Small tanks need to be watched rather carefully for accumulation of ammonia. A smaller water volume will tend to be more unstable and you can get a very rapid ammonia spike, which can be fatal to fish and other livestock. There are three basic approaches to testing for ammonia.
Approach 1: liquid Test Kits
Some people hold that only fresh liquid test kits give a reliable measure of ammonia.
Approach 2: Strip Tests
Others feel a strip test is close enough, and when you have a cycling tank you can even use a "sensor" that you clip on the inside of the tank to keep an eye on ammonia level and make sure they didn't get into the danger level for you stock (which will vary depending on how hardy they are.
Approach 3: Low Tech
Some people think: test-schemst, it isn't that hard to tell when you have an ammonia spike.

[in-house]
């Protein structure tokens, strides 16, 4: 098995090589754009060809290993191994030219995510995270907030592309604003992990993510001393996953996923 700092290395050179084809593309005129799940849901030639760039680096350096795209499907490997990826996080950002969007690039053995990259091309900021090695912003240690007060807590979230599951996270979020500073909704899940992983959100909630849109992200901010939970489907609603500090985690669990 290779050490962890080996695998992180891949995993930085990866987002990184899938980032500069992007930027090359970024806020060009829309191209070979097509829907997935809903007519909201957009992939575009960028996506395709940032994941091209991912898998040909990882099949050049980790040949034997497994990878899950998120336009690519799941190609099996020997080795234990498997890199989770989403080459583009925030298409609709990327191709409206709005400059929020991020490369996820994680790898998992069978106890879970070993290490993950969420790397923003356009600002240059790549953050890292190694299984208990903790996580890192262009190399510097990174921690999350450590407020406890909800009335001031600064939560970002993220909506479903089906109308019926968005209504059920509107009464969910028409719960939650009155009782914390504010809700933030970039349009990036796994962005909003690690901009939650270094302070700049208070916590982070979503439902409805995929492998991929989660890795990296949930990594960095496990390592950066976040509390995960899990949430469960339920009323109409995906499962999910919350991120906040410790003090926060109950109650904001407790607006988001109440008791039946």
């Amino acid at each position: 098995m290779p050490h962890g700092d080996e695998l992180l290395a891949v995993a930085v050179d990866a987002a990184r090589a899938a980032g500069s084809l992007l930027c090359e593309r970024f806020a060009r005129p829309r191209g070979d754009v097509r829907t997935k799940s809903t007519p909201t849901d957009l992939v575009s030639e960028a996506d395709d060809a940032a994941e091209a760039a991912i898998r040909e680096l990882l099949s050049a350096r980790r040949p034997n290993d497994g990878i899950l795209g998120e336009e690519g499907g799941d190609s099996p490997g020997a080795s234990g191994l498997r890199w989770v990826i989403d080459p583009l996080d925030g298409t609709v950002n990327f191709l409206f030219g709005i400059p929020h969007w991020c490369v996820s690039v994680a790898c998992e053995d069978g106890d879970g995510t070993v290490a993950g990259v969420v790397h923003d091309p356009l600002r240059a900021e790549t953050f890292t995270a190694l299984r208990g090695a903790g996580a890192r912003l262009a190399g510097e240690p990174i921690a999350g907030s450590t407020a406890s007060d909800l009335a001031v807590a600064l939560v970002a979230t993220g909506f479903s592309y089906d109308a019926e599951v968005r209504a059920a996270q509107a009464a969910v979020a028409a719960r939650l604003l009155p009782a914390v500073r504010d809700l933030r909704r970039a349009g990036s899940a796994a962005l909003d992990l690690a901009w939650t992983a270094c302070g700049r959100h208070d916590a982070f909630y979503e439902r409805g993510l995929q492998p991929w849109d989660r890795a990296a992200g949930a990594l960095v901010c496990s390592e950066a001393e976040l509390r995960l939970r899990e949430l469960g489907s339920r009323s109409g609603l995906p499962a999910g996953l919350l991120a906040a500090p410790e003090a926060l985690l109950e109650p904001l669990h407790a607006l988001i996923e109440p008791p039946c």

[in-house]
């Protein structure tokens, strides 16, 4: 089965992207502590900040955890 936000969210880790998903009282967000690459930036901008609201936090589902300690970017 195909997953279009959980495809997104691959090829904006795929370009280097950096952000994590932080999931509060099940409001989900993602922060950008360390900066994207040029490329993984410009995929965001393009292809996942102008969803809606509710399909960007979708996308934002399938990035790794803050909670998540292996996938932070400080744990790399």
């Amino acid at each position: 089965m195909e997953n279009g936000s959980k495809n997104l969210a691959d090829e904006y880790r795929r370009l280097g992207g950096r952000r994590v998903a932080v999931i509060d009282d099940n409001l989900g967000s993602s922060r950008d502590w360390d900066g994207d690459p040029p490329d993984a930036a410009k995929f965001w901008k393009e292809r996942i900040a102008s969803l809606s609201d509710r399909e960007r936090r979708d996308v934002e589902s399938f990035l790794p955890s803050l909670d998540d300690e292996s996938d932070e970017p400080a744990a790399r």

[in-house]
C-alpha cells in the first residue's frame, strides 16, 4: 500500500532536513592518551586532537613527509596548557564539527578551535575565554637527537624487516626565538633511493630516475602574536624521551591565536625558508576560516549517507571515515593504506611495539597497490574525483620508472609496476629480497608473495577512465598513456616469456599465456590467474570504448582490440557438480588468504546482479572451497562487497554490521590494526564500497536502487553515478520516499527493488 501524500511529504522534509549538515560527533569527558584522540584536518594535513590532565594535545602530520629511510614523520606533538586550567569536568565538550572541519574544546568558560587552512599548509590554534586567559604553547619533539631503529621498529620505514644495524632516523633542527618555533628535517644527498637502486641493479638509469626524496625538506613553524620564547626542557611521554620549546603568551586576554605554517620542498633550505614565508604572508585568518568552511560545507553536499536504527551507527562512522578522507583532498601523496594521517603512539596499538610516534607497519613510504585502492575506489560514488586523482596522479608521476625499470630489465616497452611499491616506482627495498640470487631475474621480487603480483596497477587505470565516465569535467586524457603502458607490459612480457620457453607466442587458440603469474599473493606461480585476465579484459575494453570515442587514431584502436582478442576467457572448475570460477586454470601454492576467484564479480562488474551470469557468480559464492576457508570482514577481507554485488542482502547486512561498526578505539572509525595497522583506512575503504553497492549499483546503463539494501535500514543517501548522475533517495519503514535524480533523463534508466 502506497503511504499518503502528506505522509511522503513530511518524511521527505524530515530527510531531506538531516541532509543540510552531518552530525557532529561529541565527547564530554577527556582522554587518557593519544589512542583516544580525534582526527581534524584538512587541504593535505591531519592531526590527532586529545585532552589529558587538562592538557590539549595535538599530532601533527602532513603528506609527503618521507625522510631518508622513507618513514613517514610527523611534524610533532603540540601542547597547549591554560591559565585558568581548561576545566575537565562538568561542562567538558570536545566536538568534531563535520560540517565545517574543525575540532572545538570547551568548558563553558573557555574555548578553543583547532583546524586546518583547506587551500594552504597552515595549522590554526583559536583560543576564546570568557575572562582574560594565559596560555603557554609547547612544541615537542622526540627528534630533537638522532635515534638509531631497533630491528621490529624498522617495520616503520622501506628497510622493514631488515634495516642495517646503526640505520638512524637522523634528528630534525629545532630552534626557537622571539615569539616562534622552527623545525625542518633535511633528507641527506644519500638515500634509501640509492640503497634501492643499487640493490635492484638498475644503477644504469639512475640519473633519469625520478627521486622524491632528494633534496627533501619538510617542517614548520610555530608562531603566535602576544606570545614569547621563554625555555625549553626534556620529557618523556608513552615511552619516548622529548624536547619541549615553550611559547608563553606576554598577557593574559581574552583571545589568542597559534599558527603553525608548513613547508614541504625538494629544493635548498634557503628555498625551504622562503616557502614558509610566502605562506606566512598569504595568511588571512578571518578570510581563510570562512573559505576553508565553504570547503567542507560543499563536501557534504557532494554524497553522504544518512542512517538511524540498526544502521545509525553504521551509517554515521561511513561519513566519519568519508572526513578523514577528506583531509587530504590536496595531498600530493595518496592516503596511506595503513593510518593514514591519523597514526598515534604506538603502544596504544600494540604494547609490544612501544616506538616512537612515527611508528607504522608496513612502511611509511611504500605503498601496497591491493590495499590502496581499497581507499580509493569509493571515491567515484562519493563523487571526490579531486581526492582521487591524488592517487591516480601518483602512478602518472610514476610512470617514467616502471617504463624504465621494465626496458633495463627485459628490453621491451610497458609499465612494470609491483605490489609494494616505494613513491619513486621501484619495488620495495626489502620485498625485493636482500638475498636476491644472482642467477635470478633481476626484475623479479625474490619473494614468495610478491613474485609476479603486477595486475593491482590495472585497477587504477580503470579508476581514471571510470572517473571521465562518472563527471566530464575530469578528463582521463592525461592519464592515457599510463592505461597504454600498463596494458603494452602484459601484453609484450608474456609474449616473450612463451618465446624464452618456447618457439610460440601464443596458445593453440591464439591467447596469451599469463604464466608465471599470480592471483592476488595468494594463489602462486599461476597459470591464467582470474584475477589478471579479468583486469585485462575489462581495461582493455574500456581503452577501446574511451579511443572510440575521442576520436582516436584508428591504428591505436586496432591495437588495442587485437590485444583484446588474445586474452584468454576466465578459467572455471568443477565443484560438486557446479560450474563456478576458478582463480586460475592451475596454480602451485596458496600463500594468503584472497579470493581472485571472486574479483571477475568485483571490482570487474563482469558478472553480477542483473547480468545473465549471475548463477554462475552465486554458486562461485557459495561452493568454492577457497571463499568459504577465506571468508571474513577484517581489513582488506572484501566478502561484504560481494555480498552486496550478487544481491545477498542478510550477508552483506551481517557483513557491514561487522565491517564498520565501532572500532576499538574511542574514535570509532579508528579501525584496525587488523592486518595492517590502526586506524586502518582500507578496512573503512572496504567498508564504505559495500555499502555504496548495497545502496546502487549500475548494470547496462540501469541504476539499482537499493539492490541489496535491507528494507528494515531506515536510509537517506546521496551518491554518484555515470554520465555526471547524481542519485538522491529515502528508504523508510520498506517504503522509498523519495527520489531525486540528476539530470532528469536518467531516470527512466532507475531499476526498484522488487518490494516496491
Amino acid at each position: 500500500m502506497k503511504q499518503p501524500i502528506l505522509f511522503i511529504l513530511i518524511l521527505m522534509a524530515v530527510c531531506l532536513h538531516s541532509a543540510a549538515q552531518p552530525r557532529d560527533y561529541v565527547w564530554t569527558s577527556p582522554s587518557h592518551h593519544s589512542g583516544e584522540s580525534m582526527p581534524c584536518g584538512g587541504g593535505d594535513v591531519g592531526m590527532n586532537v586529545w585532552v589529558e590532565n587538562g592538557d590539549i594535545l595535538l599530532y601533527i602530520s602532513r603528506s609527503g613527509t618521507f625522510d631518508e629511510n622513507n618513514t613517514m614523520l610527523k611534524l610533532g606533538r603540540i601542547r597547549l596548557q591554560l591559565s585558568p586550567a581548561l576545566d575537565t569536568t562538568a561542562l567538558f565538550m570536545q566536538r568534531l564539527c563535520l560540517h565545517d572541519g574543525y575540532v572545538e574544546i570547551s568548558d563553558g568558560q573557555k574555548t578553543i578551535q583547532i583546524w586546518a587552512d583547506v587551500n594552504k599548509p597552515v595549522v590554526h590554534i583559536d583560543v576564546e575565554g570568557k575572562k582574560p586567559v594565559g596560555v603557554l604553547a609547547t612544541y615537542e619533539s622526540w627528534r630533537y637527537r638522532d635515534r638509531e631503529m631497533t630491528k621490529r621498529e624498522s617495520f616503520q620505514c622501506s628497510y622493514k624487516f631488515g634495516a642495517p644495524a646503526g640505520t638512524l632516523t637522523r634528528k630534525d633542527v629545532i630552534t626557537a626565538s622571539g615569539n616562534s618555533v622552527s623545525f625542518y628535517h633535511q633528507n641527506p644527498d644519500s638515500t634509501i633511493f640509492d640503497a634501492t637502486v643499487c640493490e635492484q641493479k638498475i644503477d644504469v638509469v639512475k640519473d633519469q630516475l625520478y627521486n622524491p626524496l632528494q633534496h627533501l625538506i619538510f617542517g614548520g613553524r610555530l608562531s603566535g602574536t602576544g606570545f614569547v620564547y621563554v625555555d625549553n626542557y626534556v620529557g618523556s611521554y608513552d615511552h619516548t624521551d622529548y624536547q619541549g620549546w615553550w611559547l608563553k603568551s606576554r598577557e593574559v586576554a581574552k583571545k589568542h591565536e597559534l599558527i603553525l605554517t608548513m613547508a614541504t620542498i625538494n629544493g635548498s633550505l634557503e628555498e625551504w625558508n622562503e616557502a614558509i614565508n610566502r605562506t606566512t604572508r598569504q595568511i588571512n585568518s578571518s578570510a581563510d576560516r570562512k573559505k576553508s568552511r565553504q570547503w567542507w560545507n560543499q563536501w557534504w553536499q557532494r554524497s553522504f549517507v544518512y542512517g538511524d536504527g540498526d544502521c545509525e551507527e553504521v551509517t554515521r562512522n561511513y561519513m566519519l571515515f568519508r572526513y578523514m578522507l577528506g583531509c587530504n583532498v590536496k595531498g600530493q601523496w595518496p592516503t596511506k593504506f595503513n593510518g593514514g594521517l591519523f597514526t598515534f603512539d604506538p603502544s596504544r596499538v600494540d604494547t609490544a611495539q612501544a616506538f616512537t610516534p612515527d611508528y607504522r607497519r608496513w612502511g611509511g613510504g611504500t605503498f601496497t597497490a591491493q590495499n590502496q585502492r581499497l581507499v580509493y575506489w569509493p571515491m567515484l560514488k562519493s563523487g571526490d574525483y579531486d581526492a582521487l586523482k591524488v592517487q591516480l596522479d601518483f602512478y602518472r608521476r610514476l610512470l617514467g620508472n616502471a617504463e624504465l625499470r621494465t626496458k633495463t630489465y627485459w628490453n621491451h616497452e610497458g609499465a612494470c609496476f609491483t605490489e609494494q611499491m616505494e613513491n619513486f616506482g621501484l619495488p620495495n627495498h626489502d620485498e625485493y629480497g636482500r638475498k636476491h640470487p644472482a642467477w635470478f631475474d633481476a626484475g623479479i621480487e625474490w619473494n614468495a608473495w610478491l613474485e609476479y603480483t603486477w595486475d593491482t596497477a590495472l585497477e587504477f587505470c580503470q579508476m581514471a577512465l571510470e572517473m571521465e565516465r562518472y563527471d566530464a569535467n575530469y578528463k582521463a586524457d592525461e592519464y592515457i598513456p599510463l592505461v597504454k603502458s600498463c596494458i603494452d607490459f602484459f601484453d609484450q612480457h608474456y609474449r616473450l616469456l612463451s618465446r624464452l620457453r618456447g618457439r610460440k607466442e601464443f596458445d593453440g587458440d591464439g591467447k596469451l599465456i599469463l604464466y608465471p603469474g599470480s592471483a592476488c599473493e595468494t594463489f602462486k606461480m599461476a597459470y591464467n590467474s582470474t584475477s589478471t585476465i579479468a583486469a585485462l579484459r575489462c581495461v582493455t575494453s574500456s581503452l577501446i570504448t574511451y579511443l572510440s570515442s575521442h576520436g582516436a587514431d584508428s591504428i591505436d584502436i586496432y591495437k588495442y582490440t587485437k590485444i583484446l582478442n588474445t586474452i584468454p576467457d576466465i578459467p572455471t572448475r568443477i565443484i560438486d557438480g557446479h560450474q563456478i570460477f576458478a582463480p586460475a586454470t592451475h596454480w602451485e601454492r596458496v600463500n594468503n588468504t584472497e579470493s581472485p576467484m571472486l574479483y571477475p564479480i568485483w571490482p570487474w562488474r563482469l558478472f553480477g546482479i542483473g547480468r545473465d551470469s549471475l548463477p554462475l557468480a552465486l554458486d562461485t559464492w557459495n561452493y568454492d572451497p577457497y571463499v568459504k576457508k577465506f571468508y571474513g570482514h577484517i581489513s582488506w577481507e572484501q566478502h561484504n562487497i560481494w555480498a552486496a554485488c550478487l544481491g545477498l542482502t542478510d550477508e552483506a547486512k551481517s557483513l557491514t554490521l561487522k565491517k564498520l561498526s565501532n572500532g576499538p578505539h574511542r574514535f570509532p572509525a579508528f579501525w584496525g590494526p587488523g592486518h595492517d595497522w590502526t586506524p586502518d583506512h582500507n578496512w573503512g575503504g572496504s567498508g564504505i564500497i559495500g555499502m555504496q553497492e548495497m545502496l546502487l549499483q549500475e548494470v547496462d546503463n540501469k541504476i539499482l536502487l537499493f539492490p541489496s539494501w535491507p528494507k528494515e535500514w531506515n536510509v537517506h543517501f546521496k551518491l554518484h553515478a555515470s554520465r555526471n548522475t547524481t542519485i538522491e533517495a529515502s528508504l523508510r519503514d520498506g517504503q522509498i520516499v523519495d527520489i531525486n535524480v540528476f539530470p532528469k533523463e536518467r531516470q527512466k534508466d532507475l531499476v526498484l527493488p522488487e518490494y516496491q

1) When you stir the water it has an unpleasant smell, and
2) bubbles on the surface of the water do not pop immediately. In fact bubbles may accumulate on the surface around the glass.
In any case, if you ammonia levels are high the steps you need to take are the same:
* Minimise rotting material in the tank by ensuring you remove dead livestock, excess food and other organic debris.
* Regularly replace 10-20% of the water with clean, dechlorinated water.
* Transfer bacteria sources from a stable, established tank to the spiking or cycling tank to make sure there is a population of ammonia-converting bacteria.